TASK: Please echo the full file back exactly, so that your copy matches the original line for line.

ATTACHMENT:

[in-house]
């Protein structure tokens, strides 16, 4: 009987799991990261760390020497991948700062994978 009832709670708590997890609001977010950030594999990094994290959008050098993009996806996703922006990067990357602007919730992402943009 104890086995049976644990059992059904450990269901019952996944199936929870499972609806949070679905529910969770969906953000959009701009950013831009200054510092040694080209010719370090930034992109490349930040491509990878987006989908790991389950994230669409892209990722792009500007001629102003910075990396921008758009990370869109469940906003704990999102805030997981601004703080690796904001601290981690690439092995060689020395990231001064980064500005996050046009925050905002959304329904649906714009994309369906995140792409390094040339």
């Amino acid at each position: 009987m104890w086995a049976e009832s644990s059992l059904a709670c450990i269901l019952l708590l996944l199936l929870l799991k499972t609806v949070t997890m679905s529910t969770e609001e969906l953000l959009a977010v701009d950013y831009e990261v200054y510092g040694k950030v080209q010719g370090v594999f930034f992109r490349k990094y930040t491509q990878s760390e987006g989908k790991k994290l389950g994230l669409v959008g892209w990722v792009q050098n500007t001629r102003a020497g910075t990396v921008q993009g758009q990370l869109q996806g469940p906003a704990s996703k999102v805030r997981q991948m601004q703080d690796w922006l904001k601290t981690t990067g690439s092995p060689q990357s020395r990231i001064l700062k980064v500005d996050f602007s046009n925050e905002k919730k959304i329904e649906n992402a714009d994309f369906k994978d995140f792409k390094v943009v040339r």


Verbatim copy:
[in-house]
């Protein structure tokens, strides 16, 4: 009987799991990261760390020497991948700062994978 009832709670708590997890609001977010950030594999990094994290959008050098993009996806996703922006990067990357602007919730992402943009 104890086995049976644990059992059904450990269901019952996944199936929870499972609806949070679905529910969770969906953000959009701009950013831009200054510092040694080209010719370090930034992109490349930040491509990878987006989908790991389950994230669409892209990722792009500007001629102003910075990396921008758009990370869109469940906003704990999102805030997981601004703080690796904001601290981690690439092995060689020395990231001064980064500005996050046009925050905002959304329904649906714009994309369906995140792409390094040339």
């Amino acid at each position: 009987m104890w086995a049976e009832s644990s059992l059904a709670c450990i269901l019952l708590l996944l199936l929870l799991k499972t609806v949070t997890m679905s529910t969770e609001e969906l953000l959009a977010v701009d950013y831009e990261v200054y510092g040694k950030v080209q010719g370090v594999f930034f992109r490349k990094y930040t491509q990878s760390e987006g989908k790991k994290l389950g994230l669409v959008g892209w990722v792009q050098n500007t001629r102003a020497g910075t990396v921008q993009g758009q990370l869109q996806g469940p906003a704990s996703k999102v805030r997981q991948m601004q703080d690796w922006l904001k601290t981690t990067g690439s092995p060689q990357s020395r990231i001064l700062k980064v500005d996050f602007s046009n925050e905002k919730k959304i329904e649906n992402a714009d994309f369906k994978d995140f792409k390094v943009v040339r």